>> >
        >> > 2. His righteousness is imputed to sinners, giving them a new status.
        >> >
        >> > 3. The sacraments exist primarily (though not solely) to serve faith.
        >> >
        >> > 4. Sanctification is an off-shoot of imputed righteousness, not a
        >> > central
        >> > theme.
        >> >
        >> > 5. Salvation is neatly seen as Christ placing man in a new category,
        >> > which
        >> > gives him confidence against his sins and the surety of rest from his
        >> > labors
        >> > in heaven.
        >> >
        >> > Given what Lutherans believe, why turn to the Theotokos? Isn't she just
        >> > imputed with Christ's righteousness like us, now resting from her labors
        >> > in
        >> > heaven?
        >> >
        >> > As a puny Orthodox catechumen, though, I would like to point out what I
        >> > think is the crux. Lutherans have erred concerning justification, which
        >> > disrupts their grasp on Christ's saving work and makes justification
        >> > seem
        >> > disproportionately important. It's like a dislocated shoulder wrenched
        >> > and
        >> > beaten, making the rest of the body think that life is about guarding
        >> > that
        >> > injured member.
        >> >
        >> > Justification is not about mere imputation or obtaining a new status. It
        >> > is
        >> > about being drawn into communion with the righteousness of Jesus Christ
        >> > Himself. This is not an infused grace (RC), but Christ Himself uniting
        >> > Himself to the sinner, cleansing sin away by His blood in Baptism and
        >> > Eucharist, and uniting to the person new life in the Spirit - a
        >> > righteous
        >> > life (justification) and a holy life (sanctification in the narrow
        >> > sense).
        >> > So the sinner becomes truly righteous - not merely in name, nor by some
        >> > added infusion, but by communion with Christ in the Holy Spirit. This is
        >> > justification. The righteousness of Christ alive in the sinner making
        >> > him
        >> > or
        >> > her a saint. Imputation as used by Lutheran theology falls short and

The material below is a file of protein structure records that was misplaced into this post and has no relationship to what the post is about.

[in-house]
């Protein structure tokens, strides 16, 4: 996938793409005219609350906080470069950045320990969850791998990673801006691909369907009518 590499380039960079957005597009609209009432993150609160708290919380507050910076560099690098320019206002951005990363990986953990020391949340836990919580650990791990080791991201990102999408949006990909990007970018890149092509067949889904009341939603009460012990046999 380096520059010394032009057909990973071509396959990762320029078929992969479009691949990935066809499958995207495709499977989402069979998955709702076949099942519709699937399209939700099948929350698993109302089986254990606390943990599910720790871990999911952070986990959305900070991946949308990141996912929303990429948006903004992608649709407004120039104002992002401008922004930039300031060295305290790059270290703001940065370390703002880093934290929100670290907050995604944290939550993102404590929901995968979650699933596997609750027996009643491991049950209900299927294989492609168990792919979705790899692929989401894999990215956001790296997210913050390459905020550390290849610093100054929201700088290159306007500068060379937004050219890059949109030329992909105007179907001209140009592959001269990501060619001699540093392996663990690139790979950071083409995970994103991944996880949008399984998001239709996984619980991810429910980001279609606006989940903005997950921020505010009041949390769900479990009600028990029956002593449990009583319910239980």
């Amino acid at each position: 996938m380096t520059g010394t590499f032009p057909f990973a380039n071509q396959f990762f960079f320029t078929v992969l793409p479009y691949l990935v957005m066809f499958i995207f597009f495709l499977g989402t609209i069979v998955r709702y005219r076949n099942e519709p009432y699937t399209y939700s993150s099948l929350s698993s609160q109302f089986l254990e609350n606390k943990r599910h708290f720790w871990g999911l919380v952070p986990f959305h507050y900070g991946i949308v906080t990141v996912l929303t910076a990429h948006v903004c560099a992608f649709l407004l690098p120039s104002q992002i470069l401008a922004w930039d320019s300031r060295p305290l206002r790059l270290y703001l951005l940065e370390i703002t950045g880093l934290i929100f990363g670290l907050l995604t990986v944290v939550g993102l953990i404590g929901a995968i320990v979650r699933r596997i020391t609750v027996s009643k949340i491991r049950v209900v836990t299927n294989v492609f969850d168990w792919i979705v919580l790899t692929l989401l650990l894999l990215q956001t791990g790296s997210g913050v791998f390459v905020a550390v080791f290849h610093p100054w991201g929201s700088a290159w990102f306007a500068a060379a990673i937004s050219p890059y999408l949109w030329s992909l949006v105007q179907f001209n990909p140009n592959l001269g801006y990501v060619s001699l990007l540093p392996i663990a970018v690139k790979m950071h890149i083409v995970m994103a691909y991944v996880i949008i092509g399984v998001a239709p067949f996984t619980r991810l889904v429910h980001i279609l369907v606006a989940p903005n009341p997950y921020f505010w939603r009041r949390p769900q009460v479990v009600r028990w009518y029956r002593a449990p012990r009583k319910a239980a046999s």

>> > drives
        >> > a wedge into the saving work of Christ, separating the sinner from what
        >> > Christ does to save the individual.
        >> >
        >> > The point I'm making is that the goal of Christ's and the Spirit's work
        >> > is
        >> > what you might know as sanctification (in the wide sense), not
        >> > imputation.
        >> > Sinners are forgiven, cleansed, and make communicants of the life of the
        >> > Trinity. The outgrowth and manifestation of this sanctification (in the
        >> > wide
        >> > sense) is the spiritual life, which you can see in multitudinal ways in
        >> > the
        >> > life and various vocations of the saints. Prayer is a chief
        >> > characterizing
        >> > fruit of this sanctification, as is love and unity.
        >> >
        >> > Praying to the Blessed Mother of God like above is received in view of
        >> > this
        >> > matrix of sanctification via communion. This prayer describes what the
        >> > saving sanctification of Christ effects; it shows us how life in the
        >> > kingdom
        >> > is. And this is only a fraction of the inexhaustible gift of salvation.
        >> >
        >> > Embedded in this, of course, is the issue of how to use the Scriptures
        >> > and
        >> > ecclesiology, but at this point I think praying like this to the